Outspoken Saint John-Rothesay MP-elect Wayne Long was already talking electoral reform before the official results of Monday’s Liberal minority government were in.
Long’s win over Conservative Rodney Weston was much closer than four years ago. He says Saint John tends to elect mavericks and rebels.
“I would say I’m a stand up MP and…people can call me a maverick or a rebel, that’s up to them to label me but certainly I am always going to do what’s best for this riding,” said Long.
Monday’s results meant Long’s riding was either bordering Conservative blue or the Green.
But Long also said the political system is broken with the Liberals needing to take a deep breath and look internally.
“I think what’s happening is we’re not connecting with constituents, we’re not connecting with voters and our message isn’t resounding with people.”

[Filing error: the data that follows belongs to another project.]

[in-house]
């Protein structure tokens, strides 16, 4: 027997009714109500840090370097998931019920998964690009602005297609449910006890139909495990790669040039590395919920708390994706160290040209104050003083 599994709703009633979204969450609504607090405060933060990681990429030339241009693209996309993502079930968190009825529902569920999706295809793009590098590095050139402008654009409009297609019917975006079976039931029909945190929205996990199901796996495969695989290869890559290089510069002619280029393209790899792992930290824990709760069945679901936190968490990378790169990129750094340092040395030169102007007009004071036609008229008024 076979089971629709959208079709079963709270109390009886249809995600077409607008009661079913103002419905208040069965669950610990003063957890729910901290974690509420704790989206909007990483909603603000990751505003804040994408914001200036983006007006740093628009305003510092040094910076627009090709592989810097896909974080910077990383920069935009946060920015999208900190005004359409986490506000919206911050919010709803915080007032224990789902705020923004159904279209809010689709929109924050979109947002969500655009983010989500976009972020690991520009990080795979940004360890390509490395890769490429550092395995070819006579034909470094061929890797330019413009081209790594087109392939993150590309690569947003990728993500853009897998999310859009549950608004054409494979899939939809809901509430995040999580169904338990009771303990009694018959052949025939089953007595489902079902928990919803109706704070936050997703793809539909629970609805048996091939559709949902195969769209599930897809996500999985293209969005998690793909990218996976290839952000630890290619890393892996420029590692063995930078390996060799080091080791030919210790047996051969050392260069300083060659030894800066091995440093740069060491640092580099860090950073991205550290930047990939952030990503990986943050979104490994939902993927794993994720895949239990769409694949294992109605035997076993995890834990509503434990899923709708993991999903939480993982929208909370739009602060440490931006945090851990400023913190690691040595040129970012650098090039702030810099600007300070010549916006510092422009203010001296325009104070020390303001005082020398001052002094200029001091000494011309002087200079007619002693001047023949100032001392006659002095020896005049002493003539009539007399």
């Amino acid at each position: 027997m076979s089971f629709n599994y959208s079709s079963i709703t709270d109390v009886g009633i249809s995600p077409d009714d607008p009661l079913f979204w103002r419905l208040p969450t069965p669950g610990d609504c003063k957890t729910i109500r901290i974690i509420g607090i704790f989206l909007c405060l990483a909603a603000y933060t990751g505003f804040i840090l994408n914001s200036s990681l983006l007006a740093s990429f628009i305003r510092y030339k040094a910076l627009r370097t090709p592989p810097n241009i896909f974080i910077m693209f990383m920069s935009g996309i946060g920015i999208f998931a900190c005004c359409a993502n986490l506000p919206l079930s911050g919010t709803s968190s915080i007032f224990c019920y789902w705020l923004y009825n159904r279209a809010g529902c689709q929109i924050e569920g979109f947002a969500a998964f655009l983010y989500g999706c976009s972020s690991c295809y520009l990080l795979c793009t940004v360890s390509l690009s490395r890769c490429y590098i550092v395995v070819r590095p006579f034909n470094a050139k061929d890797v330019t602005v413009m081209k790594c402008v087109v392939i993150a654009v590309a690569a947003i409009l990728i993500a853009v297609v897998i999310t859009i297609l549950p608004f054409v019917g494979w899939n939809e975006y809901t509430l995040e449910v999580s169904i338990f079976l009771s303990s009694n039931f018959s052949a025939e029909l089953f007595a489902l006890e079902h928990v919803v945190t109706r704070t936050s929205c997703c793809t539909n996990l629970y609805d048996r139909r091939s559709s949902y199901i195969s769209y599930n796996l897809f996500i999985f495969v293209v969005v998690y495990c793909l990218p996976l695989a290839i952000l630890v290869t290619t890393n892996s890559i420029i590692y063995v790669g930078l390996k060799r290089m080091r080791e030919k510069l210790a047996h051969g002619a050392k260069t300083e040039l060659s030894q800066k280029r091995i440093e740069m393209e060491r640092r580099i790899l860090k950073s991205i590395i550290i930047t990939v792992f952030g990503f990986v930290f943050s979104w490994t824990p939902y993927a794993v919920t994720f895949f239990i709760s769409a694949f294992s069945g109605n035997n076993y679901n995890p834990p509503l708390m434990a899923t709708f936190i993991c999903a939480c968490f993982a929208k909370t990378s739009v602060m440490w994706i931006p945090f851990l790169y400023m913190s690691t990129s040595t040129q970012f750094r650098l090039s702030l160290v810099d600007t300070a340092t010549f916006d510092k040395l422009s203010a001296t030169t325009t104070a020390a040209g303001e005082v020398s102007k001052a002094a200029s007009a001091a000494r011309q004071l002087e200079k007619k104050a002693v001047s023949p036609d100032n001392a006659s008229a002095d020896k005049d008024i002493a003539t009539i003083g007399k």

“I’m going to talk more about electoral reform,” Long said. “We need to find a way, we have to find a way to make people feel part of the political system.”
Electoral reform was also on people’s mind at the ballot box. “You go in there, you place your ballot, you only get to vote for one guy,” said Nick Martin, a voter in Shediac.
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“There are a whole lot of countries out there that have ranked systems. You make your first choice, your second choice,” he explained.
UNB-Saint John Political Scientist JP Lewis says this is what happens when parties fall on traditional regional voting patterns. “I’m sure all the parties will be looking back and thinking what could have been and what they need to do to now broaden their base.”
The conversation of looking forward by looking back has likely already begun.
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